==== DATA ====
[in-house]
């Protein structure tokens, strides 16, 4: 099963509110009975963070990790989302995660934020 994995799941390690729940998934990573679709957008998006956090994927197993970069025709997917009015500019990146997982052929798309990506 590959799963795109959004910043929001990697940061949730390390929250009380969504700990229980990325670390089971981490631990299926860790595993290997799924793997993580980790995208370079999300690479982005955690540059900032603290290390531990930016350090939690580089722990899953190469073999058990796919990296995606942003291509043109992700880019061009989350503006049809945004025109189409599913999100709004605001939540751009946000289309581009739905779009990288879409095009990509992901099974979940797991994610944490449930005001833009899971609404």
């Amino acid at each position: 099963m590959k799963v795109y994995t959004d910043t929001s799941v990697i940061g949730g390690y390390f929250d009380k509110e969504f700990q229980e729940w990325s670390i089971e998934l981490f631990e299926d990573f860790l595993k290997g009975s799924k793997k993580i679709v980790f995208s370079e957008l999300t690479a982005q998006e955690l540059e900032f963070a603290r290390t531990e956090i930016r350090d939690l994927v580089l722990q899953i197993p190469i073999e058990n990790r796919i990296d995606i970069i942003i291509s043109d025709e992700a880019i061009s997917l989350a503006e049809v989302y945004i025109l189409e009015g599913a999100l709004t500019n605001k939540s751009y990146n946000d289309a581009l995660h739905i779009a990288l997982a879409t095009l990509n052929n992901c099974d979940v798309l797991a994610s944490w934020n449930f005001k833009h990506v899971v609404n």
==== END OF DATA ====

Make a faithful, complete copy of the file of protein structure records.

[in-house]
């Protein structure tokens, strides 16, 4: 099963509110009975963070990790989302995660934020 994995799941390690729940998934990573679709957008998006956090994927197993970069025709997917009015500019990146997982052929798309990506 590959799963795109959004910043929001990697940061949730390390929250009380969504700990229980990325670390089971981490631990299926860790595993290997799924793997993580980790995208370079999300690479982005955690540059900032603290290390531990930016350090939690580089722990899953190469073999058990796919990296995606942003291509043109992700880019061009989350503006049809945004025109189409599913999100709004605001939540751009946000289309581009739905779009990288879409095009990509992901099974979940797991994610944490449930005001833009899971609404």
């Amino acid at each position: 099963m590959k799963v795109y994995t959004d910043t929001s799941v990697i940061g949730g390690y390390f929250d009380k509110e969504f700990q229980e729940w990325s670390i089971e998934l981490f631990e299926d990573f860790l595993k290997g009975s799924k793997k993580i679709v980790f995208s370079e957008l999300t690479a982005q998006e955690l540059e900032f963070a603290r290390t531990e956090i930016r350090d939690l994927v580089l722990q899953i197993p190469i073999e058990n990790r796919i990296d995606i970069i942003i291509s043109d025709e992700a880019i061009s997917l989350a503006e049809v989302y945004i025109l189409e009015g599913a999100l709004t500019n605001k939540s751009y990146n946000d289309a581009l995660h739905i779009a990288l997982a879409t095009l990509n052929n992901c099974d979940v798309l797991a994610s944490w934020n449930f005001k833009h990506v899971v609404n």